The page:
Published at Friday, April 28th 2017, 19:18:44 PM by Manya Matveev. Kitchen. If you're doing tile or stone floors, work on picking those materials at the same time as cabinets, backsplash and countertops. The relationships among these materials is critical. It's tough to mix different types of stone and tile unless you want your kitchen to look like a showroom.
Published at Saturday, September 23rd 2017, 05:41:46 AM by Edda Braune. Interior. For those who prefer light neutral walls but are on the hunt for an alternative to white, beige or gray, think about going with a pale green or soft yellow as your main neutral. If the hue has a bit of gray or brown, it will work as a neutral. Then add a small hit of bold yellow to really spice up the space.
Published at Saturday, September 23rd 2017, 05:41:30 AM by Rosetta Loreta. Dining Room. Covered dining. This dining space has a wood alcove built up and over a table, creating an elegant dining space that looks like a private dining booth in an upscale bistro. The mix of materials, from the timber paneling to the channeled upholstery and stone table, adds sophistication to the alcove's slick urban look.
Published at Friday, September 22nd 2017, 03:14:43 AM by Orlene Lefebvre. Bathroom. Try a modern take on traditional. "The owner likes traditional claw‐foot tubs, but the house called for a more modern fixture", says Randall Mars of Randall Mars Architects. "This tub by Wetstyle has modern lines with that same feeling. In addition, it floats nicely in the space and enjoys great views. The pocket shutters offer privacy while flooding the room with light". Think green. "This bathroom was an ecochic project where we used several natural or recycled/reclaimed products", says Kerrie L. Kelly of Kerrie Kelly Design Lab. "The clients fell in love with the hammered‐copper tub when they saw it. Luckily the entire bathroom was demoed, so we had the opportunity to take an existing tub/shower and covert the space to accommodate a large shower and separate freestanding tub. It now serves as the centerpiece to the master suite renovation".
Published at Friday, September 22nd 2017, 03:14:04 AM by Natzu Shimizu. Dining Room. Upholstered chairs at the ends. This is perhaps the most popular way to shake up a set, and with good reason – it nearly always looks great. Choose matching side chairs for the long sides and put matching upholstered armchairs at the ends.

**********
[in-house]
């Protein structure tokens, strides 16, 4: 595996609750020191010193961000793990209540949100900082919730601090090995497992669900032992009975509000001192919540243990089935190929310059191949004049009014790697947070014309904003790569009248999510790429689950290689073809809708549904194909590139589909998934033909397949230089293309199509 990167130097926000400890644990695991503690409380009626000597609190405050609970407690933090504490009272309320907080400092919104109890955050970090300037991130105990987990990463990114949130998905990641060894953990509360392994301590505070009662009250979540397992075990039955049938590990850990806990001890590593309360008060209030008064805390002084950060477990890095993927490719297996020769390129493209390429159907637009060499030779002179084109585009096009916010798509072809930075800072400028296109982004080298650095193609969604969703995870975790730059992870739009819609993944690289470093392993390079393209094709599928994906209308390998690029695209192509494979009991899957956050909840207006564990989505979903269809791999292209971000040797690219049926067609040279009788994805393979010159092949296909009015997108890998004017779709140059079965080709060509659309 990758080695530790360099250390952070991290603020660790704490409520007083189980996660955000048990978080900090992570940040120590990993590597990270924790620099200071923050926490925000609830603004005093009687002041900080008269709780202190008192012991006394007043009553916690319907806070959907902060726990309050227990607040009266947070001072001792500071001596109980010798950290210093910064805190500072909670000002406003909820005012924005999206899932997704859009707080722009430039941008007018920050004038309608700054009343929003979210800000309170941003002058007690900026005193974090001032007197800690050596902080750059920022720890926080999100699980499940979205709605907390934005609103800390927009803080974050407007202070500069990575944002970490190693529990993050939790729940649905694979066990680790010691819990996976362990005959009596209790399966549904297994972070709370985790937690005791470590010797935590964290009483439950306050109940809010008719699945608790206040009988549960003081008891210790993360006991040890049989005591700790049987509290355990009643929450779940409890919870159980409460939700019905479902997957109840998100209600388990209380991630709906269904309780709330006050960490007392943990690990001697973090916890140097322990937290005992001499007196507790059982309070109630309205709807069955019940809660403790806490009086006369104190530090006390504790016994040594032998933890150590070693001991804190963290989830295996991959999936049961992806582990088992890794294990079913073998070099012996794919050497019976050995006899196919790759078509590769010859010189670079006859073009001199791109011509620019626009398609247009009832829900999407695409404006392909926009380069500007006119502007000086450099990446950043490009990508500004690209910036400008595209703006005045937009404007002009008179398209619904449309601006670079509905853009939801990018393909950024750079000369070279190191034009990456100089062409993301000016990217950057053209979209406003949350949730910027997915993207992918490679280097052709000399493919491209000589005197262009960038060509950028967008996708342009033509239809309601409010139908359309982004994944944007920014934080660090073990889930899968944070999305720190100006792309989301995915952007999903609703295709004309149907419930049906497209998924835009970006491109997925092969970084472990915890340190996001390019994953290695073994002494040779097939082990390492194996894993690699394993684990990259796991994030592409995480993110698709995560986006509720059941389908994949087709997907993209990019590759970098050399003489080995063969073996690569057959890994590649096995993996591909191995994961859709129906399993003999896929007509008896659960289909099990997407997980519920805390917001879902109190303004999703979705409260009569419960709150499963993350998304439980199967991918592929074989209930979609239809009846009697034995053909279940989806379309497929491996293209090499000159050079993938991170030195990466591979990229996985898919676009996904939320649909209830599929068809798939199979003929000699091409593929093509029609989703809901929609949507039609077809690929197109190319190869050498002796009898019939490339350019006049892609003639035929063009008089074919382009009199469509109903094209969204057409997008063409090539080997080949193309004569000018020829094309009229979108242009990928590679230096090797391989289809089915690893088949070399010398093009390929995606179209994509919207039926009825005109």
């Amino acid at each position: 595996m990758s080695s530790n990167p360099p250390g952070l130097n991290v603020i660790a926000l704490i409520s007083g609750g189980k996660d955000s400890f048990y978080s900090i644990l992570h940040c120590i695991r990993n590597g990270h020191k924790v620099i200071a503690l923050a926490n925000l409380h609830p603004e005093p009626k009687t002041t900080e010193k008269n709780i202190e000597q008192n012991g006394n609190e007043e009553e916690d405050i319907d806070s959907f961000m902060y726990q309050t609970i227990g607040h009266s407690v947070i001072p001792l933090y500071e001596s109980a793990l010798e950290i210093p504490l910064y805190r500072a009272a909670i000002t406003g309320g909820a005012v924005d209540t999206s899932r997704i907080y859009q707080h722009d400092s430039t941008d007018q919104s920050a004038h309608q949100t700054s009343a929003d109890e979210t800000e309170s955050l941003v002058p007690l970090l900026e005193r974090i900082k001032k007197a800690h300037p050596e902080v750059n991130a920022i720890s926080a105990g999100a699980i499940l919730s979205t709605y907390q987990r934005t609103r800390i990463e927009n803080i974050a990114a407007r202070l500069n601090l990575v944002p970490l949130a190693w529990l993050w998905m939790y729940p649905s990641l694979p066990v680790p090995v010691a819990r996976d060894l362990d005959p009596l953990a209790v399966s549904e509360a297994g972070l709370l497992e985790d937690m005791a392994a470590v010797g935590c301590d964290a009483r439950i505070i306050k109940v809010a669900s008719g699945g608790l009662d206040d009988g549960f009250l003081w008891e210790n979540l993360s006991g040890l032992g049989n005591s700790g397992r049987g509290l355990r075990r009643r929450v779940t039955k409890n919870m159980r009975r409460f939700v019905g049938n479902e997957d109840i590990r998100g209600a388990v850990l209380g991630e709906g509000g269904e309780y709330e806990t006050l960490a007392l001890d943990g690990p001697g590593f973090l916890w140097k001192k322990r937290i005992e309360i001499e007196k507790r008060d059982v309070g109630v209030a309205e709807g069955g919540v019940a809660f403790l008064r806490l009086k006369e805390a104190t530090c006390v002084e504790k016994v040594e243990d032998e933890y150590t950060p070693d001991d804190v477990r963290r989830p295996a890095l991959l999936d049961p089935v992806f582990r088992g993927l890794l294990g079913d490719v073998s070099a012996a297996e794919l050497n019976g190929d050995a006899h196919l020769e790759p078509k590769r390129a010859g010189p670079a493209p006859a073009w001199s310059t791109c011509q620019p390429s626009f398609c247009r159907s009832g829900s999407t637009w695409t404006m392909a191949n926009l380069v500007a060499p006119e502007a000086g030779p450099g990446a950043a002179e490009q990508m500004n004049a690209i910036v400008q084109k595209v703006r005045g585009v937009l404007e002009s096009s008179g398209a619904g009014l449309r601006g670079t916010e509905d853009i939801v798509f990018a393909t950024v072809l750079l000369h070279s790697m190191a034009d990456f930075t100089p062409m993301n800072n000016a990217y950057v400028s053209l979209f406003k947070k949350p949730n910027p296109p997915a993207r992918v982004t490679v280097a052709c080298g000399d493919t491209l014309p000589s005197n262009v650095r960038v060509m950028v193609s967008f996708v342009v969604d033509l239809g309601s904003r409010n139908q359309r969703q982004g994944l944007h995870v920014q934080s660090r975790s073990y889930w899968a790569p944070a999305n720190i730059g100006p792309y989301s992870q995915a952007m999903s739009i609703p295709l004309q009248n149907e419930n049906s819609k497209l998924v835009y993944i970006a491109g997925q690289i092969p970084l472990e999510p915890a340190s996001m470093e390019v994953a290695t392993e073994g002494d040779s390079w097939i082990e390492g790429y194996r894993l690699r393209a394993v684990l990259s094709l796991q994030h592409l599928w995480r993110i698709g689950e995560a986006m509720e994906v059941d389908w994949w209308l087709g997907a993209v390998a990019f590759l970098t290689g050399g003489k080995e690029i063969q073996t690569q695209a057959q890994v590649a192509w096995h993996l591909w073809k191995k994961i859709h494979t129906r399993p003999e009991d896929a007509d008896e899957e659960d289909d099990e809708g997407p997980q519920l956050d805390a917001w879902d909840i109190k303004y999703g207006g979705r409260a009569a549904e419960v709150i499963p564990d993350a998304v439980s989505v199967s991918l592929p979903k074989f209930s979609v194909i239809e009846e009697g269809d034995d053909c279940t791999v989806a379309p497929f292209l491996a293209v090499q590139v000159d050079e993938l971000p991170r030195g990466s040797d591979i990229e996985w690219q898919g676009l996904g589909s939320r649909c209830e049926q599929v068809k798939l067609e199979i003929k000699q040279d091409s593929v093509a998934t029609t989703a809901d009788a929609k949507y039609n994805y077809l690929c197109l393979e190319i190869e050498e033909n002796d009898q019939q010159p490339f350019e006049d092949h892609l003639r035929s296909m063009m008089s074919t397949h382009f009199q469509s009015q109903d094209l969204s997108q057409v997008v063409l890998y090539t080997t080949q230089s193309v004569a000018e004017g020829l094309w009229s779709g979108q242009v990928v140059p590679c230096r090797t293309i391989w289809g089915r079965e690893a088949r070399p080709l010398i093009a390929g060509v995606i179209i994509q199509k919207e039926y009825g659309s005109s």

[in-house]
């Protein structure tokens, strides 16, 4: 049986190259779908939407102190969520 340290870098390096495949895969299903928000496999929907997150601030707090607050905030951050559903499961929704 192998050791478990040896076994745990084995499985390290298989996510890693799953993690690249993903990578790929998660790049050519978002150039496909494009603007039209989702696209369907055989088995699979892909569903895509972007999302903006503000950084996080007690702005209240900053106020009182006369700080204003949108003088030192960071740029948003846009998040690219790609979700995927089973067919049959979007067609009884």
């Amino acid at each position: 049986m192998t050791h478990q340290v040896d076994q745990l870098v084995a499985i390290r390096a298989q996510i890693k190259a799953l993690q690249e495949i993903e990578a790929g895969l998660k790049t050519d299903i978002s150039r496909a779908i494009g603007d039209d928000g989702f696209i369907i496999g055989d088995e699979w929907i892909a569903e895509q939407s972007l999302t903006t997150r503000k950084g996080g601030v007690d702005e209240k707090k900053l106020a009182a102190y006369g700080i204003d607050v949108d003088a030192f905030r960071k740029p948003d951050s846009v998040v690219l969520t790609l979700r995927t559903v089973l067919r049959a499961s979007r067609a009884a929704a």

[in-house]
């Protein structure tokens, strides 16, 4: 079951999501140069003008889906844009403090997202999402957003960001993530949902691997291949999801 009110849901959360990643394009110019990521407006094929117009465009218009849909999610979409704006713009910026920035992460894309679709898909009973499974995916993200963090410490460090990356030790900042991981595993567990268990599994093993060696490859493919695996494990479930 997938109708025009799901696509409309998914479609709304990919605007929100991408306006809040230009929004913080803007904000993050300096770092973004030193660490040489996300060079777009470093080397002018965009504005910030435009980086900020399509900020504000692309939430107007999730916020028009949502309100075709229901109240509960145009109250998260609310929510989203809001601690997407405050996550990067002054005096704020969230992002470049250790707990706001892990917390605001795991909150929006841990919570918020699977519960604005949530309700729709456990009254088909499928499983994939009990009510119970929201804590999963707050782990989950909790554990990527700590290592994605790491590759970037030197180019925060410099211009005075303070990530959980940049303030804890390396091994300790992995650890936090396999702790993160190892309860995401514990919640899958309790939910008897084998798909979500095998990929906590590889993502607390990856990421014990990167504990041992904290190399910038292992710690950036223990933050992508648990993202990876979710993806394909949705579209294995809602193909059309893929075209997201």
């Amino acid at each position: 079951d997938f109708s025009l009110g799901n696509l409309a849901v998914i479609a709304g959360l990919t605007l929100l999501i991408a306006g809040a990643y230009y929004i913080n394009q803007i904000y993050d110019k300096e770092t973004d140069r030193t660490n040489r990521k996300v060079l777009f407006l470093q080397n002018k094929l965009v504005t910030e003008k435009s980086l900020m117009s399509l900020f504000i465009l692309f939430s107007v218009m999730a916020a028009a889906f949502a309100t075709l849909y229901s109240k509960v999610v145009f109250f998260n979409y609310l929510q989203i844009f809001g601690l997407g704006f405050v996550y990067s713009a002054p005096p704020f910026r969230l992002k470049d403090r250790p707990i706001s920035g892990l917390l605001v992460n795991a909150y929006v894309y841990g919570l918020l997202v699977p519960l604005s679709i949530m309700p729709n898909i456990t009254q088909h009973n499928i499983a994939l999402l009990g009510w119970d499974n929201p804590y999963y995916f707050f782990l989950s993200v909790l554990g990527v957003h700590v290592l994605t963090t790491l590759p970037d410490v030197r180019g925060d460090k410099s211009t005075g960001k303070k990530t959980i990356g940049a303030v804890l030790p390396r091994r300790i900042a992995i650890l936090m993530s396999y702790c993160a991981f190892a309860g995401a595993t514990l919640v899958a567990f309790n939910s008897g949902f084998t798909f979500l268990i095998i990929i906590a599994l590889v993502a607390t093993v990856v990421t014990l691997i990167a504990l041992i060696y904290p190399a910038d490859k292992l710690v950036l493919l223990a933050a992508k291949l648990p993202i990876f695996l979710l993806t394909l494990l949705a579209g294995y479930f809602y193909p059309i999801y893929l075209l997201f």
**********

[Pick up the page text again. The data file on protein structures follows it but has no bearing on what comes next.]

Published at Friday, September 22nd 2017, 03:13:47 AM by Manya Matveev. Dining Room. Different chairs at the ends. The end chairs don't need to be upholstered to be different – a pair in a style that's different from the rest is all you need to mix things up. Here, café chairs are on the long sides of the table and beautiful cane‐back side chairs are at the ends.
Published at Friday, September 22nd 2017, 03:13:22 AM by Manya Matveev. Bathroom. Use fancy little trays to collect and curate your bath items; place a few bath oils and soaps on one, a cluster of votive candles on another. Potted plants are a wonderful way to add mystery and depth. Try ferns, orchids or a palm. Mood lighting is key for the spa escape look, so look beyond the standard choices for interesting light fixtures. I adore Moroccan hanging lanterns; hung alone or in a cluster, they add a big punch of style and cast an amazing glow. Cultivate the feel of a five‐star European hotel with rich materials, glossy finishes and a tightly edited black and white palette. Search vintage shops for a small glass‐front cabinet to use for towel storage. Paint it in the glossiest, darkest black you can find, then fill it with fluffy white towels.
Published at Friday, September 22nd 2017, 03:12:50 AM by Rosetta Loreta. Bathroom. Magic mirrors for bedroom and bathroom. While the world waits for the inevitable advancements in glass technology, there's still much that's being accomplished with regular glass. Smart mirrors, or interactive mirrors, are the first application for smart glass technology, because they don't need to be transparent. Using existing two‐way‐mirror technology, smart mirrors can function in your home like regular mirrors but optionally display information right on the surface of the mirror. One of the better visions for what’s possible with a magic mirror was conceived by, of all organizations, The New York Times. Yes, the Times has its own R&D lab, which tries to figure out how people will get news and information in the future. Apparently, they’ll get it in the bathroom, according to its concept video. The interface for all this breathtaking home technology is just like the evil queen’s technology – magic glass plus voice command and artificial intelligence. The glass surfaces conjure up information and ideas, video feeds and communication, all appropriate to the context of the user's intent.